User not available for FaceTime when calling overseas
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Q: My son in Germany has an iPhone with Wi-Fi. I tried calling the correct number—overseas, country and locality codes. When I try to call him I get a message that he is “not available for FaceTime.” That means he can’t receive I think. What am I doing wrong?
A: Unfortunately, the message that a user is “Not Available for FaceTime” can several things, including an incorrect number, the user being out of appropriate network coverage, or the user simply declining or not answering the FaceTime call. Calling the wrong number usually results in a different message that the user is not registered for FaceTime, but we have seen situations where the user is simply shown as “not available” instead.
So you should first ensure that you are calling your son’s FaceTime number using a proper mobile number format; although most North American landlines require you to prefix an international call with “011”, this is not the case when calling via a mobile network—instead of “011” the “+” sign is used. So to call Germany, instead of beginning your number with “01149” you would need to dial “+49”; the “+” key can be accessed by holding down the “0” key on the iPhone dialling keypad, or entering it into the phone number field in a contact record using the standard iPhone keyboard. Note that many cellular carriers will accept a “011” prefix for compatibility with landlines, however Apple’s FaceTime servers don’t know how to handle this and simply look for the actual number: country code + local number.
Alternatively, if your son has signed up for FaceTime using an Apple ID, you may be able to reach him by “calling” his e-mail address via FaceTime instead of his phone number. See our Guide to FaceTime + iMessage: Setup, Use, and Troubleshooting for more information on how to set this up.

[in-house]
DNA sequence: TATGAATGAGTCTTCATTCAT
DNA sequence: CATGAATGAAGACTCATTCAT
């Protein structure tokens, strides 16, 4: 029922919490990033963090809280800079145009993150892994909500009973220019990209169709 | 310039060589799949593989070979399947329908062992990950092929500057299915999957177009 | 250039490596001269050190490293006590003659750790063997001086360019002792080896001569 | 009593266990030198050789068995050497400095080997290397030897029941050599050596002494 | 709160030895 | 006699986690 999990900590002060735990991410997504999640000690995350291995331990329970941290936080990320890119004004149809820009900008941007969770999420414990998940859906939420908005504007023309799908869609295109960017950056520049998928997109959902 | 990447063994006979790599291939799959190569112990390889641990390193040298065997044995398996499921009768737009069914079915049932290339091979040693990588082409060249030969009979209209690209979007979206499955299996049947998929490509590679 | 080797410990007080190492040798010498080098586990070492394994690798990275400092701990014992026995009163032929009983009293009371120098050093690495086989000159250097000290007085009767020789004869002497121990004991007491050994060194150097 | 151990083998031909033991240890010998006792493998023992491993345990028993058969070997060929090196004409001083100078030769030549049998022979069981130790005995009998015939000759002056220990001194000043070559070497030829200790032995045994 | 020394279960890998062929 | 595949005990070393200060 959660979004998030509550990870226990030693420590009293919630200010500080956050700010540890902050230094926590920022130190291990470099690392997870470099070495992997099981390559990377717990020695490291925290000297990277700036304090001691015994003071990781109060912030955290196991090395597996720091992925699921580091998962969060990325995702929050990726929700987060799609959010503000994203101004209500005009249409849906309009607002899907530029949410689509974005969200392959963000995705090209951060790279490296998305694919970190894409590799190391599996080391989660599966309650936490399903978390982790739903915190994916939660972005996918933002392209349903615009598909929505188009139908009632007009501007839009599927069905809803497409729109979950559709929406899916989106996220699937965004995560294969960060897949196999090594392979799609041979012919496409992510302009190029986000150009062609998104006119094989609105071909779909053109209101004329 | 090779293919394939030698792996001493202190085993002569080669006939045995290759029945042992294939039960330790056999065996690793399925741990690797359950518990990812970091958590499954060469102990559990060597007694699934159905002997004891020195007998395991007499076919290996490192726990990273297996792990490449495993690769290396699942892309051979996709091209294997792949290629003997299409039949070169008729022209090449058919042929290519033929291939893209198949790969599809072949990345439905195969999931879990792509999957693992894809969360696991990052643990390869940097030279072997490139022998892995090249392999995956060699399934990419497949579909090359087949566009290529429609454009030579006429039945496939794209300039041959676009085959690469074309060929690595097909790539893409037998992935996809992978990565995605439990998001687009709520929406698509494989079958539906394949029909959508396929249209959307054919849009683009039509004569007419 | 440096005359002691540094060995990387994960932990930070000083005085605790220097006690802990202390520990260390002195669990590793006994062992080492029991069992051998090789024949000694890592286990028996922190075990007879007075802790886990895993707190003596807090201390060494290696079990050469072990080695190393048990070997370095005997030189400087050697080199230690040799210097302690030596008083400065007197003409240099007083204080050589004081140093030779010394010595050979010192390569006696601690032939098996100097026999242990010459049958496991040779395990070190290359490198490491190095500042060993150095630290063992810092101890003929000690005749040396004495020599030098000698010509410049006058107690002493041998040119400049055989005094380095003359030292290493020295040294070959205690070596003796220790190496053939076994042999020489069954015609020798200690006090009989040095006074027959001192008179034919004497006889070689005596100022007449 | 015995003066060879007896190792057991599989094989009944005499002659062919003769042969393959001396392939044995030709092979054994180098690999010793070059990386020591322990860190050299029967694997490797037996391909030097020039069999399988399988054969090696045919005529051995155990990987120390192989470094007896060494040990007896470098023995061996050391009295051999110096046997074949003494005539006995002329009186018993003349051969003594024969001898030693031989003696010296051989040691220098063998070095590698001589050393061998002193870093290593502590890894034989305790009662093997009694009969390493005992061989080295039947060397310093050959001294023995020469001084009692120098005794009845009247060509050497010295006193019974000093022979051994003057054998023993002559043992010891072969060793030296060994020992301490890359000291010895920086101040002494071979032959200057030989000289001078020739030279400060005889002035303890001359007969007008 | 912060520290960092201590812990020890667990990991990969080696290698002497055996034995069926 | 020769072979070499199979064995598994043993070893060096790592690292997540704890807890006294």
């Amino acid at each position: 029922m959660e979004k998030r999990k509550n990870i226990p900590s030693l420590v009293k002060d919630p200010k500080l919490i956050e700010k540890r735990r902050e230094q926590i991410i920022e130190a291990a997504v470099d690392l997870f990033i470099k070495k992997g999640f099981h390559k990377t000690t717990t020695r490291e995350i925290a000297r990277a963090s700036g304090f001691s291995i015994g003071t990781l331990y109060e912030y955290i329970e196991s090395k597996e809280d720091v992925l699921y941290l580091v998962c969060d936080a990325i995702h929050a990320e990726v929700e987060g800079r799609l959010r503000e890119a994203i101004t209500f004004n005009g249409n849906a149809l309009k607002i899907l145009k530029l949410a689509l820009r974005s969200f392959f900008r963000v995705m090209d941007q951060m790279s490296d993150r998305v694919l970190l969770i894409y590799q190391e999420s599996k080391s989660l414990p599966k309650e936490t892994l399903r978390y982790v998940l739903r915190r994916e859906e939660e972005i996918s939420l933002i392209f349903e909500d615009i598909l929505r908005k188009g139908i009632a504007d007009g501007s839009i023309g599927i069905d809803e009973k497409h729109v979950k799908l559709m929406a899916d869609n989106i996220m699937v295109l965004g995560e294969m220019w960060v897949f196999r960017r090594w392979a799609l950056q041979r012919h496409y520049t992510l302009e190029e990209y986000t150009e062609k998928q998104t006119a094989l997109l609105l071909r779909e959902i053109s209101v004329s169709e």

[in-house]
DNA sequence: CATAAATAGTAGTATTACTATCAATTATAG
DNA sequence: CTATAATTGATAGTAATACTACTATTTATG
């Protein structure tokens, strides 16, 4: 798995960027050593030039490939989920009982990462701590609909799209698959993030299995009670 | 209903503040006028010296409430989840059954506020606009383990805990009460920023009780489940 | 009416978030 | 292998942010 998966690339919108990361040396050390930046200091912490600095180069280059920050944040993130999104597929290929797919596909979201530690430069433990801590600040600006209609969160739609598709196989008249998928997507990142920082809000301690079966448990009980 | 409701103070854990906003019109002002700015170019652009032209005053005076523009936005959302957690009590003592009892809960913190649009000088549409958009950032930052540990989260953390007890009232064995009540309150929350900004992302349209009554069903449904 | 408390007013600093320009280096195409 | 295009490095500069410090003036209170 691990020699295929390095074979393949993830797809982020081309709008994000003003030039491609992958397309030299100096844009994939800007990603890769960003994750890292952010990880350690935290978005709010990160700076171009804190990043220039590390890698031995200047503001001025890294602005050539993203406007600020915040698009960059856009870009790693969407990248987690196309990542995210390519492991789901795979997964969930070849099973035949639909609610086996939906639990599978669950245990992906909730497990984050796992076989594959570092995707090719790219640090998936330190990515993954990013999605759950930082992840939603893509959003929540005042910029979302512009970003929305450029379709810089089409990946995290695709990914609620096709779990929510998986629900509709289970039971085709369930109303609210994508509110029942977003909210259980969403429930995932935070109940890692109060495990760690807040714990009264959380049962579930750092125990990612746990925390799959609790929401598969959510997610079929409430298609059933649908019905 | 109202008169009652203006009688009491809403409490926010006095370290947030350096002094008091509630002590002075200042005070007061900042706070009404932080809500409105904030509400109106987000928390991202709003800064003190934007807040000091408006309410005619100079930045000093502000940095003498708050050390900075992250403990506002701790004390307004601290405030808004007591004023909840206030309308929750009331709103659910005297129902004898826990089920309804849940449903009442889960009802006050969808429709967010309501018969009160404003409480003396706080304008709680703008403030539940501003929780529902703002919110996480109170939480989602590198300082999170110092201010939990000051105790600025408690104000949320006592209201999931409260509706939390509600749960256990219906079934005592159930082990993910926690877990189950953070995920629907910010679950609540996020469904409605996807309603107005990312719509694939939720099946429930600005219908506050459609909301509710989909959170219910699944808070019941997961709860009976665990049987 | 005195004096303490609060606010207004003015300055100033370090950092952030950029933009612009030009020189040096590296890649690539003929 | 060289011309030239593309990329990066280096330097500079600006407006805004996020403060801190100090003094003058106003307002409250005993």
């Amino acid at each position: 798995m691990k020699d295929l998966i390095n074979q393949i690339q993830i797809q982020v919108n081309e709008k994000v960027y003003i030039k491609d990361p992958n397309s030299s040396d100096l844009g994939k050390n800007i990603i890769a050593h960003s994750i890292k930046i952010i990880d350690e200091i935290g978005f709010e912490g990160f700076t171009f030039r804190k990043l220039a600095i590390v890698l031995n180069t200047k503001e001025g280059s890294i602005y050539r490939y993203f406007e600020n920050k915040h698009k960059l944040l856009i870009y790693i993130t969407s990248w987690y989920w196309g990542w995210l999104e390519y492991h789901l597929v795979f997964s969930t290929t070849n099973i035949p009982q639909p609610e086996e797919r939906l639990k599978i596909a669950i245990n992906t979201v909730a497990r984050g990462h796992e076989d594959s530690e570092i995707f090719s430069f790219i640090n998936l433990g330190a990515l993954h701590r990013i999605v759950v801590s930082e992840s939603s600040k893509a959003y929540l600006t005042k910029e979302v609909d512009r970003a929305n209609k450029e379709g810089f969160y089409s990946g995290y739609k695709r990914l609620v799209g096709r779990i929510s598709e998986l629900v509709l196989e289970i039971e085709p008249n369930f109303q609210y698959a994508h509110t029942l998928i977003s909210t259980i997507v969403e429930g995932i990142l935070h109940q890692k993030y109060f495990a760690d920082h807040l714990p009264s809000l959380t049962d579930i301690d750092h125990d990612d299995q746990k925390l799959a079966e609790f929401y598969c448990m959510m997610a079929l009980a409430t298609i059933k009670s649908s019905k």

You may also want to have your son call you via FaceTime, which will display the correct FaceTime address from his iPhone as the caller ID. You can then add to your address book just to make sure you’re using the correct phone number or e-mail address for him.
Also, depending on the model of iPhone your son is using and how he has it configured, he may only be able to receive FaceTime calls when he is actually on a Wi-Fi network. Only the iPhone 4S and iPhone 5 allow FaceTime over a cellular data connection, and even with those models the feature can be disabled by the user to minimize cellular data expenses. If your son does not have FaceTime over Cellular enabled, then he will not receive any FaceTime calls while away from a Wi-Fi network, and caller will simply receive a message that he is not available. The option to enable of disable FaceTime over a cellular data connection can be found either under Settings, FaceTime, or Settings, General, Cellular.
If you’ve confirmed that you are calling the correct number or e-mail address and that your son is on a Wi-Fi network when you are trying to call, yet he is still not receiving your FaceTime calls at all, then the problem likely lies with whatever Wi-Fi network he is on. Certain firewall and router configurations can block FaceTime calls, and in many cases this may even only block incoming FaceTime communications, allowing his calls to reach you but preventing your calls from reaching him. This is most often a problem if the user is on a corporate or school network, as many of these have very restrictive firewalls, and in this case there’s probably little he will be able to do about it, other than enabling FaceTime over cellular data and using that instead if he’s on a reasonable enough data plan to get away with it; FaceTime calls over cellular use about 3MB per minute, and you can check the data usage for individual calls from the call history.
If your son is having this problem when on his own home Wi-Fi network, the section on Troubleshooting Home Network Issues in our Guide to FaceTime + iMessage: Setup, Use, and Troubleshooting provides some suggestions that may be of use.
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